Friday, December 5, 2008

Democracy Is Common Sense, Not Political

True democracy is not a political platform. Democracy is still just as much common sense as when Thomas Payne wrote the historic pamphlet, Common Sense, that inspired the American Revolution.

Let's imagine, for all intensive purposes, that it became known that you can make money by running long distances. Now suppose that to make this money you organized two groups.

The first group was told to come in at 6:00 AM and leave at 9:00 AM and they had to ask when they wanted to go to the bathroom. In addition, they were told that all of the profit would be managed by someone that would be brought in. He would keep track of the money and pay everyone exactly the same (so that everything was fair) and he would keep the rest of the money for himself. Also, he would make sure that they clocked in at exactly 6:00 AM and left no earlier than 9:00 AM. He would also make sure they were all running fast enough and not cutting corners. You can probably see where this is going.

The second group decided they would run 3 hours a day. Together they decided to run in groups of at least 7 to encourage team work and safety. Group leaders, hirings, and firings were all decided by secret votes of the group members. In addition, each person chose his/her own salary based on needs and desires and obviously...peer pressure.

Which group do you think would create the biggest profits? Which group would have the happiest runners? Which group would be more creative and innovative?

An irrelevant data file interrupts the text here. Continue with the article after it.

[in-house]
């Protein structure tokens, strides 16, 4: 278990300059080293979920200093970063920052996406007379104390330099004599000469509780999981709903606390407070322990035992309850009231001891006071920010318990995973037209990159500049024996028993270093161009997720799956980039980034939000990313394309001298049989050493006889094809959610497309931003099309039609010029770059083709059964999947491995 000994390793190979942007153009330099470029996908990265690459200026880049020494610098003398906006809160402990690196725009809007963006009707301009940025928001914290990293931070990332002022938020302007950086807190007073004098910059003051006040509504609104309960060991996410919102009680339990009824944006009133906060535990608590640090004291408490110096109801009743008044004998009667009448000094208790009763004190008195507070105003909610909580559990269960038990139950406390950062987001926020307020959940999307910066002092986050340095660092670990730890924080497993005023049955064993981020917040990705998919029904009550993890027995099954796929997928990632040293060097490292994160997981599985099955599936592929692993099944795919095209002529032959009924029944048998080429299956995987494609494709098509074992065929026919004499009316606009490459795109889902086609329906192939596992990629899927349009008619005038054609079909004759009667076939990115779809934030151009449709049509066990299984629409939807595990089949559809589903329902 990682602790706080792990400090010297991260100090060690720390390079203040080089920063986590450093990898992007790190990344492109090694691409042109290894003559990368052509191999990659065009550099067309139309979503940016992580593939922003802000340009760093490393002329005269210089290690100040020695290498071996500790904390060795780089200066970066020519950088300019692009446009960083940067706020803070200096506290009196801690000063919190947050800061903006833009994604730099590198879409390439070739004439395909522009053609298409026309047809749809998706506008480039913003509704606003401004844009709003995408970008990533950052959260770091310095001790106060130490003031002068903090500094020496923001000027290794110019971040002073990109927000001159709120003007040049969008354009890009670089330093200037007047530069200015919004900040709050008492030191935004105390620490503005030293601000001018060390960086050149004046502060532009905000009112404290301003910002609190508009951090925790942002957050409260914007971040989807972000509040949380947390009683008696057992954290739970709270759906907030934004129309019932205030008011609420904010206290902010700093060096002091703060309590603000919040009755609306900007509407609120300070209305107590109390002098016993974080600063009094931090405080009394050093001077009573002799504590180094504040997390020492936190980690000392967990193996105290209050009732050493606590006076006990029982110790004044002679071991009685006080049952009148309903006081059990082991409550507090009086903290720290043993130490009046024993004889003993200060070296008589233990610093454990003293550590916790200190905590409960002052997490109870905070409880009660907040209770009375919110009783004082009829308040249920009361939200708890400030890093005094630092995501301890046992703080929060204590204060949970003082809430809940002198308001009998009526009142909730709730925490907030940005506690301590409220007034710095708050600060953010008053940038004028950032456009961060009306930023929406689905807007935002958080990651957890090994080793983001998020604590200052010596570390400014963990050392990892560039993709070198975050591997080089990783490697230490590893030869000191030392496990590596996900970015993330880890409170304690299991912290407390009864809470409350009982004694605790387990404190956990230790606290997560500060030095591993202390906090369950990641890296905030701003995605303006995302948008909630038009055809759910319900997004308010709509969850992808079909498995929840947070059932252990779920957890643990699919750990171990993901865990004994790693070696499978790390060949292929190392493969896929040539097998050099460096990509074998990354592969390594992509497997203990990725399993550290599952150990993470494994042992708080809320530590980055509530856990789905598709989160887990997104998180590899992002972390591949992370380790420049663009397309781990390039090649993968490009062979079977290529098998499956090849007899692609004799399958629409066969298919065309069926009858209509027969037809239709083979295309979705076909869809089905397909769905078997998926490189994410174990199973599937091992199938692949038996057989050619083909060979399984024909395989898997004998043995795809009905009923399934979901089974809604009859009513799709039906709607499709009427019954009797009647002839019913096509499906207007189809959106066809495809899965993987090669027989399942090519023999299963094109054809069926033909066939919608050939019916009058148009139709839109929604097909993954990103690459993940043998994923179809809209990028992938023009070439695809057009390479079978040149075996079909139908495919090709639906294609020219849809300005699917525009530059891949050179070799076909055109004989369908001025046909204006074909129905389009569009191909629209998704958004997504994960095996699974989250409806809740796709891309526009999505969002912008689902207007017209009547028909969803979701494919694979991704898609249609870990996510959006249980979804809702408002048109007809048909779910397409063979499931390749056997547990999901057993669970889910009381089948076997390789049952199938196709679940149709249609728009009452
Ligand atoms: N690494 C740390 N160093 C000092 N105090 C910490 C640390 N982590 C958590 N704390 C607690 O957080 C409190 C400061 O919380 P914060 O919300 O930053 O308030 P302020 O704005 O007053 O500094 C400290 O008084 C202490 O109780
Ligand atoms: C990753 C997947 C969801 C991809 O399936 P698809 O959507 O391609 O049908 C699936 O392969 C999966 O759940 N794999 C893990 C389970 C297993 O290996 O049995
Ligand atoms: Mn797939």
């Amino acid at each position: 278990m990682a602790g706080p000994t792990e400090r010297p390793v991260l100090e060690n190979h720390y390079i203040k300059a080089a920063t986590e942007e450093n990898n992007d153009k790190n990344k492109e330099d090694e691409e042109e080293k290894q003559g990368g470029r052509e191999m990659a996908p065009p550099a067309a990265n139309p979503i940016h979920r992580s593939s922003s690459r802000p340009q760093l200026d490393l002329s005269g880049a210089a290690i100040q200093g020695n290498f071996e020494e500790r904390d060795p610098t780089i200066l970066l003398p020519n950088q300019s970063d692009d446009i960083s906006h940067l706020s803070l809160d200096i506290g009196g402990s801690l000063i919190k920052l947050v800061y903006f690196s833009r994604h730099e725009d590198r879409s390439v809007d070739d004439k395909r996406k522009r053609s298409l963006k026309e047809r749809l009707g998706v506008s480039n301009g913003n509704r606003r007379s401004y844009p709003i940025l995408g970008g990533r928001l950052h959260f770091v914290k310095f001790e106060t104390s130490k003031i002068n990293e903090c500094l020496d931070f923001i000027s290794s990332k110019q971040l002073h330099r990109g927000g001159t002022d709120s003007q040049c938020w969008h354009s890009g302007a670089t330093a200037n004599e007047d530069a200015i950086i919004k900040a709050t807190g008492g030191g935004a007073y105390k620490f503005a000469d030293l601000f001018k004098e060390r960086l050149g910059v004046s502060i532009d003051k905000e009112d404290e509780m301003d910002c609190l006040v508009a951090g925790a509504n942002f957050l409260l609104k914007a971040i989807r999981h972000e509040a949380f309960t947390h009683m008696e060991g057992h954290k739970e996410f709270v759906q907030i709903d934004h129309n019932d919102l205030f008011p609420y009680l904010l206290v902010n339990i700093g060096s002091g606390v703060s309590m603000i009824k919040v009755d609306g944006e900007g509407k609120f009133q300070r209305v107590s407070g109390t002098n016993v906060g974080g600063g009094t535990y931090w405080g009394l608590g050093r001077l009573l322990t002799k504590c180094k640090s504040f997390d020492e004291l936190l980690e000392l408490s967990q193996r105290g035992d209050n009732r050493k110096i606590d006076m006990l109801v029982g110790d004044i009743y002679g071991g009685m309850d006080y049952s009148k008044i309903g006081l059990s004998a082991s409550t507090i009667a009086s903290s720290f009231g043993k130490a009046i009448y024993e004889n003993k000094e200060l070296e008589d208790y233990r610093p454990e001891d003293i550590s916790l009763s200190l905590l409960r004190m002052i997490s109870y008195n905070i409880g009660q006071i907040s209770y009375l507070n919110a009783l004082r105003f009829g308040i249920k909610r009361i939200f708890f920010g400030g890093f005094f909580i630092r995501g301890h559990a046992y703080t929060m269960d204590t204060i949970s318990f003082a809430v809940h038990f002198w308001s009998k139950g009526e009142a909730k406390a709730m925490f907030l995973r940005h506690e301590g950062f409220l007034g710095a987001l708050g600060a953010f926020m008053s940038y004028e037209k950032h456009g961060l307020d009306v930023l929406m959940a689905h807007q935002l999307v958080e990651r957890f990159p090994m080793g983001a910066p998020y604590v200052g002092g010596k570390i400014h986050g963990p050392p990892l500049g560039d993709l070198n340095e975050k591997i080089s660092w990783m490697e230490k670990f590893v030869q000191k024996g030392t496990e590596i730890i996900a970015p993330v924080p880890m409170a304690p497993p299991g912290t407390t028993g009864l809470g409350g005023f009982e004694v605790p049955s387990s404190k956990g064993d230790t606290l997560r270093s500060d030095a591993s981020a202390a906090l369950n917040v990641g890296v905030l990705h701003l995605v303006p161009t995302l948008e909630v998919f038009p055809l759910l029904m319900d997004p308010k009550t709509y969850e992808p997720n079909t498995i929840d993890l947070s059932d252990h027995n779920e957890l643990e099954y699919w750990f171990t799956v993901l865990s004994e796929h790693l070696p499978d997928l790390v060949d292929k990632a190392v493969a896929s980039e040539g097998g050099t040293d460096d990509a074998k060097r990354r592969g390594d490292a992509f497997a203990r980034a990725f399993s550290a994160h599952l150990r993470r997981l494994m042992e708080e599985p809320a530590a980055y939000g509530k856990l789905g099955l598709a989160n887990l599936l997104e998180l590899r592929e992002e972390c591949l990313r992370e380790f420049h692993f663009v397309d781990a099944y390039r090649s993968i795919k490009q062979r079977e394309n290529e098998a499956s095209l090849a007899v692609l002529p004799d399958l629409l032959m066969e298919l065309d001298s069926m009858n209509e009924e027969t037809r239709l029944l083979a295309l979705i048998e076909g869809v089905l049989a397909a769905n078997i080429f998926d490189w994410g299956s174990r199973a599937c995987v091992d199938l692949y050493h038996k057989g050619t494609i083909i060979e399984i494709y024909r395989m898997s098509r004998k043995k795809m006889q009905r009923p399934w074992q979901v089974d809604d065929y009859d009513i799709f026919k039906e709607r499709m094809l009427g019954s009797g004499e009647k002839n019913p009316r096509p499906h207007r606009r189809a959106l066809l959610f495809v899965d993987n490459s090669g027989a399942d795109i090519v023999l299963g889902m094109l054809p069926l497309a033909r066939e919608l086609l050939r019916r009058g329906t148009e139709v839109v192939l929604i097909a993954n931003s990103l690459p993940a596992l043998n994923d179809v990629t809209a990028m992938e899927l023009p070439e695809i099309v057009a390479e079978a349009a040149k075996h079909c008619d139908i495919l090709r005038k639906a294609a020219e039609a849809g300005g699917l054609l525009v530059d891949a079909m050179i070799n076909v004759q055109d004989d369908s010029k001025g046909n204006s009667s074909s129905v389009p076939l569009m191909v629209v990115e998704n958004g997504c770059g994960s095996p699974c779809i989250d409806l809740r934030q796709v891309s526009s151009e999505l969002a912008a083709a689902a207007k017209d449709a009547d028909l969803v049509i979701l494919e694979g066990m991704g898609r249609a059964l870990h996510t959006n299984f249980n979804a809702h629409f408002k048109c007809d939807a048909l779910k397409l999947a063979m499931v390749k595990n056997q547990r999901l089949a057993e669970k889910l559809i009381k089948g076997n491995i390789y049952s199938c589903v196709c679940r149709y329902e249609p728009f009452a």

You may also be thinking what I thought the first time I heard of the idea...If everyone chooses their own salary, wouldn't everyone choose the highest salary they could get and work the least they can? The truth is, a company called Semco, which has over 5,000 employees, revenues of more than $1 Billion, and is one of the fastest growing companies in Brazil does exactly this. Ricardo Semler's (CEO of Semco) employees choose their own wages and work whenever they want to. Wouldn't you like to have that kind of boss? What is his secret? The secret is that he doesn't act like a boss. Ricardo Semler doesn't even have the power to fire an employee. There are only three levels of management and he treats his employees like adults and not adolescents. Novel idea? No...common sense.

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How Will You Measure Your Life?

I recently read this article by Clayton Christiansen out of Harvard entitled, “How will you measure your life?” It is what he tells his students on the final day of his class.

One of the items that he mentions sticks out to me. It reads as follows:

“One of the theories, . . . . . how to be sure we find happiness in our careers—is from Frederick Herzberg, who asserts that the powerful motivator in our lives isn’t money; it’s the opportunity to learn, grow in responsibilities, contribute to others, and be recognized for achievements. I tell the students about a vision of sorts I had while I was running the company I founded before becoming an academic. In my mind’s eye I saw one of my managers leave for work one morning with a relatively strong level of self-esteem. Then I pictured her driving home to her family 10 hours later, feeling unappreciated, frustrated, underutilized, and demeaned. I imagined how profoundly her lowered self-esteem affected the way she interacted with her children. The vision in my mind then fast-forwarded to another day, when she drove home with greater self-esteem—feeling that she had learned a lot, been recognized for achieving valuable things, and played a significant role in the success of some important initiatives. I then imagined how positively that affected her as a spouse and a parent. My conclusion: Management is the most noble of professions if it’s practiced well. No other occupation offers as many ways to help others learn and grow, take responsibility and be recognized for achievement, and contribute to the success of a team. More and more [people think] that a career in business means buying, selling, and investing in companies. That’s unfortunate. Doing deals doesn’t yield the deep rewards that come from building up people."

I’m sure you can see why it sticks out.